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process safety mgt

Industry Background

Of the several “approved” types of Process Hazards Analysis (PHA), the “Hazard and Operability” (HAZOP) study is the most widely used PHA technique in the chemical, pharmaceutical, oil and gas, and nuclear industries worldwide. HAZOP is used during the design stages of a new process or project, for major process modifications, and for periodic review of existing operations. This method has been found to be very effective in identifying and analyzing the risks of potentially hazardous process operations and in identifying operability problems.

The Hazard and Operability (HAZOP) analysis methodology is a systematic team-based Process Hazards Analysis (PHA) technique.

The U.S. Occupational Safety and Health Administration (OSHA) recognizes the HAZOP technique as an acceptable methodology for conducting PHA’s of processes that are covered by the OSHA Process Safety Management standard. Other regulators around the world also accept the HAZOP methodology as appropriate for analyzing the existing and potential hazards of a complex process that involves a highly hazardous substance.

Although the HAZOP method is highly structured – in the application of Guide Words to Process Parameters – in practice, the quality of the study is influenced by the ability of the HAZOP Leader to ask the appropriate questions. The objective is to ensure that the team identifies all the hazards of the process being studied, not only the most obvious hazards. Thus, the outcome of the study is based on the Leader’s experience, with the HAZOP technique, with the process being analyzed, with process-control systems, and with unit operations, in general.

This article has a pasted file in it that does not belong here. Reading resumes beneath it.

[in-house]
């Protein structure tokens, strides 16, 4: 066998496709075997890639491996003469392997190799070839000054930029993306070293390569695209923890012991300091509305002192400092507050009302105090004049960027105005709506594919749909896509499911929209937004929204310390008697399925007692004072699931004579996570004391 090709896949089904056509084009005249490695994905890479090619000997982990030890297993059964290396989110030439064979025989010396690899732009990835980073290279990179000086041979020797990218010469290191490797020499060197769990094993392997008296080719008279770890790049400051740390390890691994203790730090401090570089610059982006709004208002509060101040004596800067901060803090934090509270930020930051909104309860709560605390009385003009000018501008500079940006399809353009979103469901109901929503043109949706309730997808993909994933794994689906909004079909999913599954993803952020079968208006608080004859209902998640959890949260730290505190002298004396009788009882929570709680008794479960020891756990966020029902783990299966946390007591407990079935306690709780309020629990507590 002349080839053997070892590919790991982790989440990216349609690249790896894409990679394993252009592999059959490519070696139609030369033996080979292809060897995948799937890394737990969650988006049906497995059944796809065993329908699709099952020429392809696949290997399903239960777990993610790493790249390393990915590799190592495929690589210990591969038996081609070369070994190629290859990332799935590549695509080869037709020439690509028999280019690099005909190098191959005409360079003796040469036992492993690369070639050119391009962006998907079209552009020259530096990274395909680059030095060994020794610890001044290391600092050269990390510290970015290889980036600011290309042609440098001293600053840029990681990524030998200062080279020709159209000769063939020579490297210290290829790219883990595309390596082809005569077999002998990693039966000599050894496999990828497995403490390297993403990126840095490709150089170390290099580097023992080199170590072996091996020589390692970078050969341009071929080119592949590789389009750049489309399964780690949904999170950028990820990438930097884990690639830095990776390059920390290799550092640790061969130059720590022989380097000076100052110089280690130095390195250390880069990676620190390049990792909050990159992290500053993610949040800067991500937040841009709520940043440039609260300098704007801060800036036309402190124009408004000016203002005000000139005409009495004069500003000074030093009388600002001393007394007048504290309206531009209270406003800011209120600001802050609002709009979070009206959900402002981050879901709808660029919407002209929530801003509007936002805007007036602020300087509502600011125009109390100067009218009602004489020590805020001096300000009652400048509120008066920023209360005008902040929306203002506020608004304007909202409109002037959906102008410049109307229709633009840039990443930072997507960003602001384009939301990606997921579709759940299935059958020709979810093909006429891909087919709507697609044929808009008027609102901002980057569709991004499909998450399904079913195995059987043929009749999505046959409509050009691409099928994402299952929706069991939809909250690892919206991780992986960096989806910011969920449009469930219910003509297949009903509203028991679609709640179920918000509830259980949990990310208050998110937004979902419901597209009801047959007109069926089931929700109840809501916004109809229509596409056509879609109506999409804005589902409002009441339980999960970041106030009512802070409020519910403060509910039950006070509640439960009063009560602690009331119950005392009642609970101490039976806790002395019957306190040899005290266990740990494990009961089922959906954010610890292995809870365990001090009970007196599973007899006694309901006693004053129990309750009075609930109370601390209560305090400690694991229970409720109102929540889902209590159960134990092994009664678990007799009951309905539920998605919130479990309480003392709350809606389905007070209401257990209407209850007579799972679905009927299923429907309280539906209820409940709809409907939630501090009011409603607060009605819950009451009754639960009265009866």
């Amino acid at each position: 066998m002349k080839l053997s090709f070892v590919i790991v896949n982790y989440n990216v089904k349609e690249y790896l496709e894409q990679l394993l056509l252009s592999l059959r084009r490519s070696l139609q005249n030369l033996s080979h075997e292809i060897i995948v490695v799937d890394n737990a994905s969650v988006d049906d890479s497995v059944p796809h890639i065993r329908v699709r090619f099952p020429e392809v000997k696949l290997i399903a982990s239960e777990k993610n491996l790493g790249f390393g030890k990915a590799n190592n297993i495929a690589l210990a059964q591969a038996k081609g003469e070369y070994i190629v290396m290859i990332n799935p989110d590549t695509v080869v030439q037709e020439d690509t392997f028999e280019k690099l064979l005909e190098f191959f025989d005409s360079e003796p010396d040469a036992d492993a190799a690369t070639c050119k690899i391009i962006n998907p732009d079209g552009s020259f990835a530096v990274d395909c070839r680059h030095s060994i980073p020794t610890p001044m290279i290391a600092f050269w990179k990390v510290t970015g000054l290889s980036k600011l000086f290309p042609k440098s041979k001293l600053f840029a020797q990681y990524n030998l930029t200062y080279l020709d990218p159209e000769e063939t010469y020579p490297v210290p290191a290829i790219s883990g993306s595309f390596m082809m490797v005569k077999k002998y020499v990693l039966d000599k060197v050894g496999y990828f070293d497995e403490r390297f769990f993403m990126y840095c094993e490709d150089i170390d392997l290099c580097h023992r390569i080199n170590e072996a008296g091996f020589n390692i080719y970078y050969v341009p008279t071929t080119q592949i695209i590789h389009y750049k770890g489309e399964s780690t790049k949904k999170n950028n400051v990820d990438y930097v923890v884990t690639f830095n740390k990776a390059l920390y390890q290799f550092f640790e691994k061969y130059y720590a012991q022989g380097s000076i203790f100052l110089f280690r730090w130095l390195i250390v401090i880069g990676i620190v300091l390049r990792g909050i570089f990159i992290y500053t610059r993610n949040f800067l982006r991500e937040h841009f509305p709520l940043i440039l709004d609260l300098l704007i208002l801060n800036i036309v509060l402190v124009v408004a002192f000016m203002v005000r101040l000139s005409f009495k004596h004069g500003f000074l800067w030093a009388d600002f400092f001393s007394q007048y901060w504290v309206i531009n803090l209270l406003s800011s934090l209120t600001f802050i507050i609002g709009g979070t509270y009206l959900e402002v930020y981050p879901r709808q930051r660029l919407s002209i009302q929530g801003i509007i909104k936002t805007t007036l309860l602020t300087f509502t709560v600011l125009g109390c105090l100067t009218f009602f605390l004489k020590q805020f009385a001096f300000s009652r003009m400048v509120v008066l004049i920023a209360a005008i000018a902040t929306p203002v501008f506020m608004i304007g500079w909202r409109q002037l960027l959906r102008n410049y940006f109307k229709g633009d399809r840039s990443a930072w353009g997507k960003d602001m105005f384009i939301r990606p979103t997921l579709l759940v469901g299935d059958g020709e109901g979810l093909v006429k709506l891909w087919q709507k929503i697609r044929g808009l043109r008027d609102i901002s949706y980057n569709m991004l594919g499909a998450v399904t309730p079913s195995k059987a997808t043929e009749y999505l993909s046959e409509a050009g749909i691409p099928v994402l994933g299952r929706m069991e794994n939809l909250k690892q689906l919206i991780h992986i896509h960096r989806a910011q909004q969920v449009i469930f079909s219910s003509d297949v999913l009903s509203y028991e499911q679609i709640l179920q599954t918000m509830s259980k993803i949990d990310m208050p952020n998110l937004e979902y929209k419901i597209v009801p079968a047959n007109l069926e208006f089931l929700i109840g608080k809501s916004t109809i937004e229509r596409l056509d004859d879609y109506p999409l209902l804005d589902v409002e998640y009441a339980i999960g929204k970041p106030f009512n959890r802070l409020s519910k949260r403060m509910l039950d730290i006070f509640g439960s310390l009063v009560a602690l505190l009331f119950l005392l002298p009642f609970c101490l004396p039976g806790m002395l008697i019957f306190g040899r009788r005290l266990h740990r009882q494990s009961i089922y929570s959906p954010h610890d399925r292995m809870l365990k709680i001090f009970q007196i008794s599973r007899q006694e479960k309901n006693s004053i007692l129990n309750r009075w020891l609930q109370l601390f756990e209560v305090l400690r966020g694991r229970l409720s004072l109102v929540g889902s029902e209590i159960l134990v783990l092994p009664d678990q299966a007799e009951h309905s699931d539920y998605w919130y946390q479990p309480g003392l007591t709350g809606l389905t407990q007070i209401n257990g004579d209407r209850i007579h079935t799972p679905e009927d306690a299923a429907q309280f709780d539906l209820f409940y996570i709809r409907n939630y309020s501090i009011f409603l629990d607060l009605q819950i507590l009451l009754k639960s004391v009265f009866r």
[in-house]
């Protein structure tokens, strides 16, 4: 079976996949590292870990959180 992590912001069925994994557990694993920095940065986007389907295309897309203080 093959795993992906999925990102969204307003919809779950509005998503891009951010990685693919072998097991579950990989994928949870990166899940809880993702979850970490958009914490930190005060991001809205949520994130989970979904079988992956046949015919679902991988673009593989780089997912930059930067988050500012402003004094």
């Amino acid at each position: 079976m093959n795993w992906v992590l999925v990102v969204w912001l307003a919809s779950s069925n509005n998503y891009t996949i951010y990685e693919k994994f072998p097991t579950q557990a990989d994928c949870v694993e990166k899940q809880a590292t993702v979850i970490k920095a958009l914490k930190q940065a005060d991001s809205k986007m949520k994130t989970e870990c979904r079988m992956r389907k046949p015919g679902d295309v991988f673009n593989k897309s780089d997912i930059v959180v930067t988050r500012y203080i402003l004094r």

Our large team of highly-qualified HAZOP leaders and process-safety resource experts has facilitated hundreds of HAZOP-based PHA’s worldwide, in virtually all sectors of the process and processing industries. Our Team Leaders are chemical and/or process engineers with a high level of process safety expertise and knowledge, and with many years of experience leading HAZOPs in industry and as consultants.

We can facilitate HAZOPs, and other types of PHAs, in a large number of languages, including English, Spanish, Chinese, French, German, Italian, Arabic and Hindi. Our worldwide presence helps ensure intimate knowledge of local codes, standards, and cultures. Combined with our expertise in process safety engineering, material-testing capabilities, interpretation of test results, and ready access to process safety data, Chilworth provides a HAZOP capability unrivalled in our market.

Moreover, through the Chilworth Process Safety Academy, we train and qualify a large number of HAZOP leaders every year. We provide HAZOP leader training through our public-enrollment courses as well as private company training, which can be tailored to our clients’ specific needs.

Our Approach